Wow. That is one of the nastiest kludges I’ve ever seen.

And it’s brought to me courtesy of my $700 premium NAS device. Given the expandability of the DroboFS though, I’m likely stuck with this for a long, long time - I’m not made of money, so I can’t simply dump my investment and buy a Synology.

It seems Drobo makes a pretty case, some interesting BeyondRAID tech (which based on performance numbers posted elsewhere, is likely responsible for the abysmal performance compared to competitors), but can’t do basic things like user administration or buy quality fans and power supplies.

While I agree Drobo makes some strange decisions, the root password thing seems to be a strange thing to complain about. The only way to change your root password would be if you installed a use at your own risk 3rd party app; they very same 3rd party app that comes with the script to change the password. Making it so that the default password resets seems like its working as intended to me, since they obviously went out of their way to set it up that way, most likely so people wouldn’t end up locked out of their own drobos.

Unless I’m completely missing something, I don’t really see why its a big deal its like that either, if the only time that password comes into account is when you install 3rd party apps, and the 3rd party app even comes with a way to change it, then who cares? Its clearly a feature implemented and working exactly as it is intended. The drobo isn’t made to be a personal linux computer. You can’t expect it to work they same way it would if you just did a fresh install of linux.

TBH, the drobo is a expensive machine to just buy and hope that it works the way you want it to when you get it. I don’t see any reason to assume that when you received it, that it would respond and work how you wanted it to with SSH and multi users. Its not even a supported feature to be accessed that way!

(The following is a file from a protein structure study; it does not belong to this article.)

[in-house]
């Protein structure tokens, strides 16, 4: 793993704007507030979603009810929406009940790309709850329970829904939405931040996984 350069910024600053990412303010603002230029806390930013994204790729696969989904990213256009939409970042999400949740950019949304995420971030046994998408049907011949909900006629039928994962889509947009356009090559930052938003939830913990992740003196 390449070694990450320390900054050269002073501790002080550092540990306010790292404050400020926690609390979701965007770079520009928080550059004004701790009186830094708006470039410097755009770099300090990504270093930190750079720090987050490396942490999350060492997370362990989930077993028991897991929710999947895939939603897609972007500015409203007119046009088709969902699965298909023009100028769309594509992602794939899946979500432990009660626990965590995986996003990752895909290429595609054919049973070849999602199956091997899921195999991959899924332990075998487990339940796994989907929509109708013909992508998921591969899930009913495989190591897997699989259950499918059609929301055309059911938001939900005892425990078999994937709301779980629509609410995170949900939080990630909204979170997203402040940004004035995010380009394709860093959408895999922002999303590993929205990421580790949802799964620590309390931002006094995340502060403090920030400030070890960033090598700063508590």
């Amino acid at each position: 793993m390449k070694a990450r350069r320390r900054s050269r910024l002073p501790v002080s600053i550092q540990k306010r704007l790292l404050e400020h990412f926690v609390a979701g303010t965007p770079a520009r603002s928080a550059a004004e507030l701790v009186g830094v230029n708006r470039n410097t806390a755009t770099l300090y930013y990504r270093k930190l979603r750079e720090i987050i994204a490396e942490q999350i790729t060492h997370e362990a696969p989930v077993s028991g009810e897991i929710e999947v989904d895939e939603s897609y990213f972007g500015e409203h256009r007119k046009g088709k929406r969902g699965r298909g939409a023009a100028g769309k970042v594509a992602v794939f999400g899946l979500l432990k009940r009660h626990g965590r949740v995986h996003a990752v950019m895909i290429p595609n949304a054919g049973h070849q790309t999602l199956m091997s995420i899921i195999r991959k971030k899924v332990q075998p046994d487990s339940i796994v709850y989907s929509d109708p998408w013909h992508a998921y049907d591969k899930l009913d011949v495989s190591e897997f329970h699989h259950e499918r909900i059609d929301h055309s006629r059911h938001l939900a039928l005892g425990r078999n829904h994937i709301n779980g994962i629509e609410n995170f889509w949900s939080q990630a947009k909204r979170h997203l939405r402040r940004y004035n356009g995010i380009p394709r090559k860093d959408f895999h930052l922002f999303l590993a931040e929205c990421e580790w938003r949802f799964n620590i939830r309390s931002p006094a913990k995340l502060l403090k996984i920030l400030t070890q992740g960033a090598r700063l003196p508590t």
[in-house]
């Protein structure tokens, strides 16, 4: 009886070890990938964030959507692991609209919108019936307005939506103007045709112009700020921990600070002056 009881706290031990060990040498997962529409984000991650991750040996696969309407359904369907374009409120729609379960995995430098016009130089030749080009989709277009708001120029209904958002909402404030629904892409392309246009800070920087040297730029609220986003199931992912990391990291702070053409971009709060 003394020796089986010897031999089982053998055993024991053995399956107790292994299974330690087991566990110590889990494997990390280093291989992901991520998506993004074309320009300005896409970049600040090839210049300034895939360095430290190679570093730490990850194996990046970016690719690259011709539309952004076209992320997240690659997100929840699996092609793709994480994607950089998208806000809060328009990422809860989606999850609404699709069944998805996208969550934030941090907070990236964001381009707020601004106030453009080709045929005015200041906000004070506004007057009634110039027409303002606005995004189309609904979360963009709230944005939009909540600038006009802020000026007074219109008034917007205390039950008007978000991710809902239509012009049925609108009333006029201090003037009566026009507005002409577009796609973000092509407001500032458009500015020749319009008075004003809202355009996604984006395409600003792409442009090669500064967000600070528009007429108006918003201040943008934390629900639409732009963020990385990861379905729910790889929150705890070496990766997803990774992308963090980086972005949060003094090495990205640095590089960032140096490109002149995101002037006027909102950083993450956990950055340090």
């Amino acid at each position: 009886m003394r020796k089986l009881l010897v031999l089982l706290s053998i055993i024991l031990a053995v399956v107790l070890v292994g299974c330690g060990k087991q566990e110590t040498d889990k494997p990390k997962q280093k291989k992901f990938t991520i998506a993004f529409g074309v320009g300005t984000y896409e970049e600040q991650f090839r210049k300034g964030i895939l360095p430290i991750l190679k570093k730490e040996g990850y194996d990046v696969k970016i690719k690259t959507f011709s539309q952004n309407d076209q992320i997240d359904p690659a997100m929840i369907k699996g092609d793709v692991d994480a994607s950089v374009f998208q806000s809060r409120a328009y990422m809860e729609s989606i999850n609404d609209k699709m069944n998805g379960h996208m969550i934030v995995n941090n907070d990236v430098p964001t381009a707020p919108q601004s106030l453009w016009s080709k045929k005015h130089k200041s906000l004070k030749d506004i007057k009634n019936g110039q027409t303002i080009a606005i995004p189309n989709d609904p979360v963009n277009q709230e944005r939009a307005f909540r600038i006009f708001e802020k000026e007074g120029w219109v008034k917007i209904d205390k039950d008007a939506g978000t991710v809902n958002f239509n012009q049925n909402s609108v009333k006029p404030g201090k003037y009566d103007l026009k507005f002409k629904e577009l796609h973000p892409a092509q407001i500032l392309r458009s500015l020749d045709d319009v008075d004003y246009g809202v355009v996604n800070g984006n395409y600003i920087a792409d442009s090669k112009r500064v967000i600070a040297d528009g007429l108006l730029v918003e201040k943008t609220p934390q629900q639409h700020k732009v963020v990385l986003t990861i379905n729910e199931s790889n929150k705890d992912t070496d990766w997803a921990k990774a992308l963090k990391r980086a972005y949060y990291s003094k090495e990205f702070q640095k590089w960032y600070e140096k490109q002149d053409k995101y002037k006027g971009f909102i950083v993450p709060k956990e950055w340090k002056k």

It seems like such a silly thing to complain about so angrily.

Indeed. A close inspection of the service.sh file that ships with the dropbear app indicates that unless the dropbear is installed, the SSH service is not even run. Service not running == not a security hole.

I have seen much worse, security-wise. The good people at nas-central ship Freelink with the same ssh host keys for every install. The dropbear droboapp at least has the decency to generate a fresh new set of keys.

Anyway…

Careful there, man. You are making one very strong assumption, that a DroboFS is supposed to be a ‘standard’ Linux system. Nothing could be further from the truth. My cell phone runs Android, which is a Linux kernel with a Google UI on top of it. Can I use ‘passwd’ to change passwords or create new user accounts there? No, I can’t. My TV is a Samsung LED Series 6. That TV uses Linux for its embedded apps. Can I use ‘passwd’ or ‘adduser’ on it? Nope again.

The cool thing about the Drobo is that anyone could release a new ‘droboapp’ that would contain only especially compiled versions of all those standard default utilities to work with the Drobo’s weird way of handling user accounts and passwords. Heck, even a bunch of simple scripts would do it (I’m thinking diff+patch, but have to test first).